- Create resilience in supplier networks (62 percent): The best CEOs have already addressed potential points of failure in their supply chains. Now they are working to continuously improve resilience in this area. As Tim Cook, CEO of Apple, has stated, “We build our products everywhere. There are component parts coming from many different countries in the world, and the final assembly coming from three countries on just the iPhone. … We’ll continue to optimize it over time and change it to improve.”
- Invest in monitoring and response capabilities (56 percent): Successful leaders know that having good early-warning indicators and the ability to act quickly during a crisis can turn a threat into an opportunity. Being properly prepared can also have implications for society as well. Norway’s biggest energy company, Equinor, for example, has increased its state of alert based on its assessment of threats given that energy production from the Norwegian continental shelf is crucial to Europe’s energy security.
Beyond the top three trends
The three trends discussed above are clearly ranked as the highest “signal within the noise” by the best CEOs. There is, however, a second block of three trends that a meaningful number of CEOs also flagged as important: talent, ways of working, and climate change. Here is how numerous successful CEOs are approaching these areas:
- Talent: While the talent market remains tight, our survey respondents indicated they feel the time has come to refocus on employee performance, after several years of focusing more on helping employees weather the pandemic and other challenges. As Meta CEO Mark Zuckerberg has told his company’s employees, workers should prepare to have their “performances graded more intensely.” While this will be uncomfortable for some, the best CEOs believe that talented employees are by and large welcoming of such a stance.
- Ways of working: In line with the topic of talent, on balance the best CEOs are also expecting employees to spend more time in the office or with customers in 2023. The rationale is that doing so is ultimately good for both employees and customers: it increases mentorship, builds community, sparks innovation, and creates a stronger sense of meaning in the workplace. Many firms, including JPMorgan Chase, Starbucks, and Apple, have already made their intentions public.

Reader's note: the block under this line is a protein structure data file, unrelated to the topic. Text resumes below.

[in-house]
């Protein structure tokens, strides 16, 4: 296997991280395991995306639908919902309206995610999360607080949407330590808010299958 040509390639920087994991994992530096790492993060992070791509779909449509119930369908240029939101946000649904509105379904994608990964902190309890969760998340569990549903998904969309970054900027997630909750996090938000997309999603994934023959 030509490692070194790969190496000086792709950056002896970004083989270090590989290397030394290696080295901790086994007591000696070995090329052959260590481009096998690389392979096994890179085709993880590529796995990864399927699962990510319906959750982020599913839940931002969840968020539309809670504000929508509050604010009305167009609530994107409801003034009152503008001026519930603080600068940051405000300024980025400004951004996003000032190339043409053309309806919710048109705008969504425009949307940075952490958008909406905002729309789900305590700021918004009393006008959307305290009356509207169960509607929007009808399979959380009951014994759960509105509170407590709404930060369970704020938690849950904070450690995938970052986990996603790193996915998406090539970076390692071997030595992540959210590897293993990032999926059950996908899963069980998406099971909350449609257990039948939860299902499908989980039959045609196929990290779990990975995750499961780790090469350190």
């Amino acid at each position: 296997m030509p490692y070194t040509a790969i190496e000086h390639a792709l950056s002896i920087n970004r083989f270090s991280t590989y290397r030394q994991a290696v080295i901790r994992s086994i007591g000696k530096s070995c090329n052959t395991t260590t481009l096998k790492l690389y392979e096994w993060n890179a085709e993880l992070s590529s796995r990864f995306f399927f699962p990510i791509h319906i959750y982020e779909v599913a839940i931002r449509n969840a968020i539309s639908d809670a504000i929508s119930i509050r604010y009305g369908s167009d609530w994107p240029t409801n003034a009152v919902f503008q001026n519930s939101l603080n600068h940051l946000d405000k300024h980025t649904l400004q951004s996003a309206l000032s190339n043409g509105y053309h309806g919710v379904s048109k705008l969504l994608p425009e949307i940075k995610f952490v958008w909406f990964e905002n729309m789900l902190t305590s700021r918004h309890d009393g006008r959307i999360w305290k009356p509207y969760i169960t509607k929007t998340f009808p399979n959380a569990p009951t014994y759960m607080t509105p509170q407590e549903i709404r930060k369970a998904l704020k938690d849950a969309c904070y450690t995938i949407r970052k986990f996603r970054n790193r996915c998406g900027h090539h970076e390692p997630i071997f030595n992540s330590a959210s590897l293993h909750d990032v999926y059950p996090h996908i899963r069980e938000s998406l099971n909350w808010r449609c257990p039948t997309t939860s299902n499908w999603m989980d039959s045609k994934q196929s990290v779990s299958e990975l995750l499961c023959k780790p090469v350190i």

- Climate change: CEOs remain committed to thoughtfully making the net-zero transition. They are not interested, however, in getting caught up in “check the box” exercises related to ESG rankings and ratings. As BlackRock’s CEO Larry Fink has said in a letter to shareholders, “We focus on sustainability not because we’re environmentalists, but because we are capitalists and fiduciaries to our clients.” Leaders are paying particular attention to areas where revenue can be generated by focusing on sustainability. Russia’s invasion of Ukraine has also reinforced that being a socially responsible company means ensuring reliable, affordable traditional products can be provided during the transition.
As United States President Franklin D. Roosevelt put it, “A smooth sea never made a skilled sailor.” The CEOs we surveyed are veterans who have experience steering their organizations through challenging environments. We hope that by sharing their perceptions of the true signals amid the noise, and the actions they are taking as a result, we can help all leaders navigate the turbulent waters of 2023 and beyond.